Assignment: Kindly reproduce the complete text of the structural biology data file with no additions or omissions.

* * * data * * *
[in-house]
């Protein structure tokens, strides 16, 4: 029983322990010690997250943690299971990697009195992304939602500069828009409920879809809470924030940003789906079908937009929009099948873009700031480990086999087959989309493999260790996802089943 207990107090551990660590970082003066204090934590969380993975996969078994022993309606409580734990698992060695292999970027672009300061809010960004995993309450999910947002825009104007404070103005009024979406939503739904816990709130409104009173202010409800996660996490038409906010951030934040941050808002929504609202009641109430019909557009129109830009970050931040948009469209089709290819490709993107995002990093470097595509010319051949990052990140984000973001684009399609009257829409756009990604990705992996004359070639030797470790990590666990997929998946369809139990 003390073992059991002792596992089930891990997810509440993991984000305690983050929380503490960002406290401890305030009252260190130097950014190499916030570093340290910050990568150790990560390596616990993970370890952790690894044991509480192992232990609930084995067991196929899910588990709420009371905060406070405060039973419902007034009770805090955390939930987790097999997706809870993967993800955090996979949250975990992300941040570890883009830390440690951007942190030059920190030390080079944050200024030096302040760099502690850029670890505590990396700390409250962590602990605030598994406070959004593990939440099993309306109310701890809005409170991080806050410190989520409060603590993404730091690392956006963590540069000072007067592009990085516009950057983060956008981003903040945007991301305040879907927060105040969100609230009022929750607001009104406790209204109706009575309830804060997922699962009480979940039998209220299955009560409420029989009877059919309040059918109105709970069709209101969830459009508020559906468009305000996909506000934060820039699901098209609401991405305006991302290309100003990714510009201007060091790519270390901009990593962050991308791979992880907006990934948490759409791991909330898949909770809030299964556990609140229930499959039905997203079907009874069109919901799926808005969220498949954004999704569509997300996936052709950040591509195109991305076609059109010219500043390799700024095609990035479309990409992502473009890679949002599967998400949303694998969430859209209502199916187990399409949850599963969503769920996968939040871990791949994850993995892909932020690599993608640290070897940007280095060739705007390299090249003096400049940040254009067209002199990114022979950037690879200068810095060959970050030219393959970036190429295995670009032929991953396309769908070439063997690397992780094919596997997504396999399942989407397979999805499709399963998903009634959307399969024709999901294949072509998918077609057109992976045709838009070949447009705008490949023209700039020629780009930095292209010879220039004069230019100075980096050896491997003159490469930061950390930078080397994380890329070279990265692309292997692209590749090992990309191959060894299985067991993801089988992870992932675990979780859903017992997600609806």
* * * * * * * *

[in-house]
């Protein structure tokens, strides 16, 4: 029983322990010690997250943690299971990697009195992304939602500069828009409920879809809470924030940003789906079908937009929009099948873009700031480990086999087959989309493999260790996802089943 207990107090551990660590970082003066204090934590969380993975996969078994022993309606409580734990698992060695292999970027672009300061809010960004995993309450999910947002825009104007404070103005009024979406939503739904816990709130409104009173202010409800996660996490038409906010951030934040941050808002929504609202009641109430019909557009129109830009970050931040948009469209089709290819490709993107995002990093470097595509010319051949990052990140984000973001684009399609009257829409756009990604990705992996004359070639030797470790990590666990997929998946369809139990 003390073992059991002792596992089930891990997810509440993991984000305690983050929380503490960002406290401890305030009252260190130097950014190499916030570093340290910050990568150790990560390596616990993970370890952790690894044991509480192992232990609930084995067991196929899910588990709420009371905060406070405060039973419902007034009770805090955390939930987790097999997706809870993967993800955090996979949250975990992300941040570890883009830390440690951007942190030059920190030390080079944050200024030096302040760099502690850029670890505590990396700390409250962590602990605030598994406070959004593990939440099993309306109310701890809005409170991080806050410190989520409060603590993404730091690392956006963590540069000072007067592009990085516009950057983060956008981003903040945007991301305040879907927060105040969100609230009022929750607001009104406790209204109706009575309830804060997922699962009480979940039998209220299955009560409420029989009877059919309040059918109105709970069709209101969830459009508020559906468009305000996909506000934060820039699901098209609401991405305006991302290309100003990714510009201007060091790519270390901009990593962050991308791979992880907006990934948490759409791991909330898949909770809030299964556990609140229930499959039905997203079907009874069109919901799926808005969220498949954004999704569509997300996936052709950040591509195109991305076609059109010219500043390799700024095609990035479309990409992502473009890679949002599967998400949303694998969430859209209502199916187990399409949850599963969503769920996968939040871990791949994850993995892909932020690599993608640290070897940007280095060739705007390299090249003096400049940040254009067209002199990114022979950037690879200068810095060959970050030219393959970036190429295995670009032929991953396309769908070439063997690397992780094919596997997504396999399942989407397979999805499709399963998903009634959307399969024709999901294949072509998918077609057109992976045709838009070949447009705008490949023209700039020629780009930095292209010879220039004069230019100075980096050896491997003159490469930061950390930078080397994380890329070279990265692309292997692209590749090992990309191959060894299985067991993801089988992870992932675990979780859903017992997600609806």